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Honoring Those Who Have Served

Senior woman's hands on a BibleLet me relate to you the story of a minister’s spouse that I took care of for nearly eight years before her home going. Although she is now with the Lord she left a lasting impression on me. I will not use her real identity even though all her living relatives and friends have long departed this earth. She and her husband held active ministry posts in the Assemblies of God Fellowship for decades and were very well known for their work.

I first met her as she peered at me through the screened back door of her house. I always entered through the back door because the front door had long since ceased to function. The house rested atop cinder blocks and had a long slender grass driveway leading to a back yard that was a mixture of weeds and gravel.

She invited me in with great gusto but upon entering my heart sank. The frail women that stood before me was at the most 4’6” tall having been crippled by osteoporosis. I could see the strain in her face as she lifted her head to look me in the eyes.

We walked through the cluttered back porch stockpiled with old Pentecostal Evangels, newspapers and yellowing cardboard boxes into the tiniest of kitchens equipped with only a stove and a sink. There were no cabinets only a few shelves upon which were a few glasses and plates.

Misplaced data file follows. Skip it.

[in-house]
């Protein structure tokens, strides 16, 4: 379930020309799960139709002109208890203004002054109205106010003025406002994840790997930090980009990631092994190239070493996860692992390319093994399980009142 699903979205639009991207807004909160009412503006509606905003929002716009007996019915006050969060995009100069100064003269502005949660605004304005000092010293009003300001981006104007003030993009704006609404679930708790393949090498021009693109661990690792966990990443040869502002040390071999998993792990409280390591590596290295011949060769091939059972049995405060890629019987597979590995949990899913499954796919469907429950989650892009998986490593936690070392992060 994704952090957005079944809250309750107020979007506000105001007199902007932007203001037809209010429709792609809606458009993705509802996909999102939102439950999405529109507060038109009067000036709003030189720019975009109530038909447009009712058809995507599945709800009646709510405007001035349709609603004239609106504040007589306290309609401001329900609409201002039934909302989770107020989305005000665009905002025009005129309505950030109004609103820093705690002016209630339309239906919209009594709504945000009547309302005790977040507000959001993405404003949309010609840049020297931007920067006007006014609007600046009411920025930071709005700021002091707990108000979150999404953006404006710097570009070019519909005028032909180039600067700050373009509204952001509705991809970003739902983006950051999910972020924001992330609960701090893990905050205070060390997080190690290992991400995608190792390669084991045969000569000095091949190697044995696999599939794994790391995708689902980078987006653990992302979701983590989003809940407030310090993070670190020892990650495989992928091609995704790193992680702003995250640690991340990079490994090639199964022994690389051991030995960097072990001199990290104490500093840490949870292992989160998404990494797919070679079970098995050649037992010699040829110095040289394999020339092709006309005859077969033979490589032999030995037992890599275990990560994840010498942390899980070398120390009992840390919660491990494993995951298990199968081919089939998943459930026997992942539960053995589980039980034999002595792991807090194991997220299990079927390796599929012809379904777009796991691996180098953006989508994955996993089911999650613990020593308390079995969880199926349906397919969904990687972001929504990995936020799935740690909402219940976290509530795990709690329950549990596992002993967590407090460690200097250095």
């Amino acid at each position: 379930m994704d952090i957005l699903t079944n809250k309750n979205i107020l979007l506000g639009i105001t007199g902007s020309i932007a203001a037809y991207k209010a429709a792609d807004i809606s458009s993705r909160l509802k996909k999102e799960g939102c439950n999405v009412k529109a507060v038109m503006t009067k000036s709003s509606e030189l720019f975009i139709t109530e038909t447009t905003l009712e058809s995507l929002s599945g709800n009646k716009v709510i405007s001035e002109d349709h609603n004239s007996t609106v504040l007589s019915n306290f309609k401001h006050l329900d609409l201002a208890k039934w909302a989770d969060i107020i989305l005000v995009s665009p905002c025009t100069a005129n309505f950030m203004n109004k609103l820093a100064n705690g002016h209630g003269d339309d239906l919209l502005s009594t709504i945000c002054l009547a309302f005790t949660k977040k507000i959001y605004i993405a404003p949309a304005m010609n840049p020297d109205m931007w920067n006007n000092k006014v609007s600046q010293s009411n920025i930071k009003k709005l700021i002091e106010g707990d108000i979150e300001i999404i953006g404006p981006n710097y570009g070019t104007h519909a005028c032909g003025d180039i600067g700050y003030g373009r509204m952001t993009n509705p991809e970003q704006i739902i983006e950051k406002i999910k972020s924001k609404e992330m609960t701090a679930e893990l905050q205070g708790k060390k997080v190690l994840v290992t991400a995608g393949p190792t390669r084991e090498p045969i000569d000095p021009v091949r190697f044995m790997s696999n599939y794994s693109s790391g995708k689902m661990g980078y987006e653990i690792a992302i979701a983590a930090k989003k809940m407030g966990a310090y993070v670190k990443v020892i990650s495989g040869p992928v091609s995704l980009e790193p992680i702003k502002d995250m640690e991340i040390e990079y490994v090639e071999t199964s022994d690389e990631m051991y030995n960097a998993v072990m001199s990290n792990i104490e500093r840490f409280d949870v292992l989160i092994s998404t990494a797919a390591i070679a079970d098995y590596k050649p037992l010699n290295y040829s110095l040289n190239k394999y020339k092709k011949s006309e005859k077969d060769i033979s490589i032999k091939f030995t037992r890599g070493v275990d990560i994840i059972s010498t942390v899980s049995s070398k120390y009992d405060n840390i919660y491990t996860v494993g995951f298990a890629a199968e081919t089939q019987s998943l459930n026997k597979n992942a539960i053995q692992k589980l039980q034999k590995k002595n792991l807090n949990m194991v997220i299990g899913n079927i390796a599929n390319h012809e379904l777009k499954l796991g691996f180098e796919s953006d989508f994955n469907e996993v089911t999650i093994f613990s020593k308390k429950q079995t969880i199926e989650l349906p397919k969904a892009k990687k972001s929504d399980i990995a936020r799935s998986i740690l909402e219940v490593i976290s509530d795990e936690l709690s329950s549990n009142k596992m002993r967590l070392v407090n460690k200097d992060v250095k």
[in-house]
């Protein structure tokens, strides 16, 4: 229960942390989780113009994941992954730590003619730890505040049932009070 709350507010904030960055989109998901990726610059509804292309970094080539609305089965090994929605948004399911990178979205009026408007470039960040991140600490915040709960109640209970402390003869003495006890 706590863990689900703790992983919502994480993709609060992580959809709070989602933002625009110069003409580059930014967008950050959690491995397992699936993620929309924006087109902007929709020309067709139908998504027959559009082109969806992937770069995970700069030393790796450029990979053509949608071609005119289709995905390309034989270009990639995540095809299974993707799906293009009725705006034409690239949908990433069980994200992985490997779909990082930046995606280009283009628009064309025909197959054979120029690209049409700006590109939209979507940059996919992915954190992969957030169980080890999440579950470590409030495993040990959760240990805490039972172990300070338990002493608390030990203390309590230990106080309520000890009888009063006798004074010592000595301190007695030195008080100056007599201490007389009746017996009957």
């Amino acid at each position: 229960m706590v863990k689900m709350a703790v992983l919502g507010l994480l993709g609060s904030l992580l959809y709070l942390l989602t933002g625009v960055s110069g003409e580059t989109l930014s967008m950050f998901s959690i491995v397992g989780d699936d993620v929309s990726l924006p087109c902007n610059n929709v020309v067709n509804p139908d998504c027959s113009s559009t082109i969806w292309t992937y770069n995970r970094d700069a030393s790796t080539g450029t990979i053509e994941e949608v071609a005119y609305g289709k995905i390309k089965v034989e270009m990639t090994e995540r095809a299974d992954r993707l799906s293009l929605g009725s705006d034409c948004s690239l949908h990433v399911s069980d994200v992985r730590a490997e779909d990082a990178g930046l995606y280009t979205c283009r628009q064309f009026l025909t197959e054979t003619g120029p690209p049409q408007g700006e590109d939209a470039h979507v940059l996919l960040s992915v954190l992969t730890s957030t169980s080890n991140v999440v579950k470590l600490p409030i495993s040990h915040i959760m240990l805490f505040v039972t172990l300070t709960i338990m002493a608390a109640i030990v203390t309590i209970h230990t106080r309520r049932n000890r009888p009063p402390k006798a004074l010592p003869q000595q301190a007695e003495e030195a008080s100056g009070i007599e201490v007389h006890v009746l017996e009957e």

She motioned for me to come into the next room and have a seat at what appeared to be a kitchen table with two chairs shoved against the near wall. The only other item in the room was a Frigidaire refrigerator that looked like it was the first one ever made. The only light came from a single bulb hanging from the center of the room from a tattered brown electrical cord. From my vantage point I could see directly into her bedroom, a black and white TV with rabbit ears sat precariously at the foot of the bed.

Over the years, I would visit her monthly to see how she was getting along and we would sit at that old table and I would listen for hours as she described brush arbors, tent revivals and the hours spent “praying through”. I wondered why she never would go to Maranatha Village, a place where she could reminisce with others. I guess by this time she was afraid to leave her home. All she knew were the three rooms that she lived in and a neighbor who stopped by frequently. By her reaction to my visits it was easy to see the loneliness that she dealt with daily.

This is the type of people that deserve our honor and respect as Christians. During their elderly years they should live with dignity for a job well done. They should be encouraged and strengthened by the church no matter what it takes. That’s why Maranatha Village exists, so others are not left out in the cold but can enjoy the warmth of spirit filled friends on their journey home. Don’t let this happen to other saints of the Lord, send a donation to the Maranatha Endowment Fund. Let’s not leave anyone out in the cold.